The nasopalatine duct is an anatomical structure that connects nose to oral cavity. This anatomic area may be affected by a large group of pathologies. In this paper, we reported a very rare case of cholesterol granuloma located in the nasopalatine duct. No other case of nasopalatine localization of a cholesterol granuloma has been reported in literature up to the present time. The Cholesterol Granuloma (CG) is a foreign body reaction due to the deposition of cholesterol crystals. It is very common in the middle ear, although ectopic manifestations can be vary. In the nasopalatine duct CG may simulate other pathological conditions with similar clinical and radiological features, for this reason a careful histological examination is necessary to avoid mistakes and wrong diagnosis.
cholesterol granuloma, maxillary sinus, nasopalatine duct, oral surgery, oral pathology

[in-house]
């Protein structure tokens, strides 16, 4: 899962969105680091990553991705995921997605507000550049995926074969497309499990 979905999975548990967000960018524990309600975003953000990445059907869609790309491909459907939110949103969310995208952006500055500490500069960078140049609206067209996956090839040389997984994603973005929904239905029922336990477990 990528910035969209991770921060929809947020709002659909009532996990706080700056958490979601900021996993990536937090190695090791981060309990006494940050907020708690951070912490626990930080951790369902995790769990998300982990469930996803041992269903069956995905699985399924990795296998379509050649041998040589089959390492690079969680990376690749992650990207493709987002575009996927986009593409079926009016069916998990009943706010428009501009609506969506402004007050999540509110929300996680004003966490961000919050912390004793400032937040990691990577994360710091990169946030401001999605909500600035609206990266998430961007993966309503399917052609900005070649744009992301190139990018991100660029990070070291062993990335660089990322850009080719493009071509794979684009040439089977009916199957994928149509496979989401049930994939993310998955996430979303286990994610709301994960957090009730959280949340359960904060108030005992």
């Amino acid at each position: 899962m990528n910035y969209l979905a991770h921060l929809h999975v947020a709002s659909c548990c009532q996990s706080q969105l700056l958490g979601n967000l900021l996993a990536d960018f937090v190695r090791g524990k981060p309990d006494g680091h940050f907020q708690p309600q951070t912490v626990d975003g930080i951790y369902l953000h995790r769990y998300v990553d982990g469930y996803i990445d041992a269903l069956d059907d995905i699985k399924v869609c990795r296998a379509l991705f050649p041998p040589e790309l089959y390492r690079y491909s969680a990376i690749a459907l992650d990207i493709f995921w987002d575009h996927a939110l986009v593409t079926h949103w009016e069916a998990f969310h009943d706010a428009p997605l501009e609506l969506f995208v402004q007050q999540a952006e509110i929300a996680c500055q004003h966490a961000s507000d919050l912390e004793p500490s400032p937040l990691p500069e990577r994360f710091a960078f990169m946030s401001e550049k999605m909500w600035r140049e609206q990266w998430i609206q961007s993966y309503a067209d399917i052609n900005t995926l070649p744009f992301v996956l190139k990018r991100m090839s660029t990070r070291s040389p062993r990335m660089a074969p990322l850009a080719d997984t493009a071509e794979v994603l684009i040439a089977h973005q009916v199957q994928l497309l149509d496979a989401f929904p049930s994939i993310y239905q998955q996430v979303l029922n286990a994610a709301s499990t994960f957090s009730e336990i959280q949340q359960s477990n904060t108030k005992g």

The nasopalatine duct is a structure that connects nose and oral cavity. The duct generally terminates in the floor of the nasal cavity near the vomeronasal organ . This regionmay beaffected by varioustypes oflesion such as: inflammatory radicular cyst, nasopalatine duct cyst, odontogenickeratocyst, etc [2-4]. The Cholesterol Granuloma (CG) is a foreign body reaction due to the deposition of cholesterol crystals. CG is usually found in association to chronic middle ear diseases; however ectopic manifestations can be seen in other anatomic sites. Rarely, the paranasal sinuses may be involved and it seems to be due to impairment of drainage, disturbed ventilation and hemorrhage into the sinuses with hemolysis . CG is more common in the middle age, and it also has a predilection for male gender with a ratio male/famale of 3:1 . Trauma and bleeding are considered the most important ethiopatogenic event for CG development. In fact, the cholesterol, present into the lesion, probabily derive to the cell membrane of erythrocytes destroyed during bleeding, they also precipitates in a crystalline form caused by an inadequate drainage . The connective tissue degeneration seems also play a role, because it is associated with a reduction of ventilation, caused by osteomeatal complex obstruction by trauma and inflammatory products . The presence of CG in the maxillary sinus is well reported in literature with about 40 cases reported, however the incidence could be higher, because of mistakes in the diagnosis . Nasopalatine involvement for CG is very rare and is not reported in the current literature. In this case, we report a case of CG that simulates a nasopalatine duct cyst.